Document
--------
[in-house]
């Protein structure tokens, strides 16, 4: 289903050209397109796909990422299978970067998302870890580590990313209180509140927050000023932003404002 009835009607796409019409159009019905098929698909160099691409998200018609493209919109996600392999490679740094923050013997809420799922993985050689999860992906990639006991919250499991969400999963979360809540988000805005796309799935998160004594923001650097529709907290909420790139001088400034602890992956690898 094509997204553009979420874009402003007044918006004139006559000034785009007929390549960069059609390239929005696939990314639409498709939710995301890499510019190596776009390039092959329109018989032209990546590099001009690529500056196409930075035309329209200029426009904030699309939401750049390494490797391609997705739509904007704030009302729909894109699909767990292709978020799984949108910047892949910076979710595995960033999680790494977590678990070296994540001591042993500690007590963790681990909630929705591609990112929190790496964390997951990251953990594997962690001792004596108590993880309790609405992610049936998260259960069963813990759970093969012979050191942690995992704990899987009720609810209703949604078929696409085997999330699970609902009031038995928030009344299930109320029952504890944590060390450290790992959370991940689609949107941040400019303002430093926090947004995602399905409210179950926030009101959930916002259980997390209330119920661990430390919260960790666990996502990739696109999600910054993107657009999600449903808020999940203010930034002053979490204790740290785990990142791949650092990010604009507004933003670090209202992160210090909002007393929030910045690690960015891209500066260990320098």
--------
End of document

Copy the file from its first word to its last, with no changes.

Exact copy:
[in-house]
């Protein structure tokens, strides 16, 4: 289903050209397109796909990422299978970067998302870890580590990313209180509140927050000023932003404002 009835009607796409019409159009019905098929698909160099691409998200018609493209919109996600392999490679740094923050013997809420799922993985050689999860992906990639006991919250499991969400999963979360809540988000805005796309799935998160004594923001650097529709907290909420790139001088400034602890992956690898 094509997204553009979420874009402003007044918006004139006559000034785009007929390549960069059609390239929005696939990314639409498709939710995301890499510019190596776009390039092959329109018989032209990546590099001009690529500056196409930075035309329209200029426009904030699309939401750049390494490797391609997705739509904007704030009302729909894109699909767990292709978020799984949108910047892949910076979710595995960033999680790494977590678990070296994540001591042993500690007590963790681990909630929705591609990112929190790496964390997951990251953990594997962690001792004596108590993880309790609405992610049936998260259960069963813990759970093969012979050191942690995992704990899987009720609810209703949604078929696409085997999330699970609902009031038995928030009344299930109320029952504890944590060390450290790992959370991940689609949107941040400019303002430093926090947004995602399905409210179950926030009101959930916002259980997390209330119920661990430390919260960790666990996502990739696109999600910054993107657009999600449903808020999940203010930034002053979490204790740290785990990142791949650092990010604009507004933003670090209202992160210090909002007393929030910045690690960015891209500066260990320098």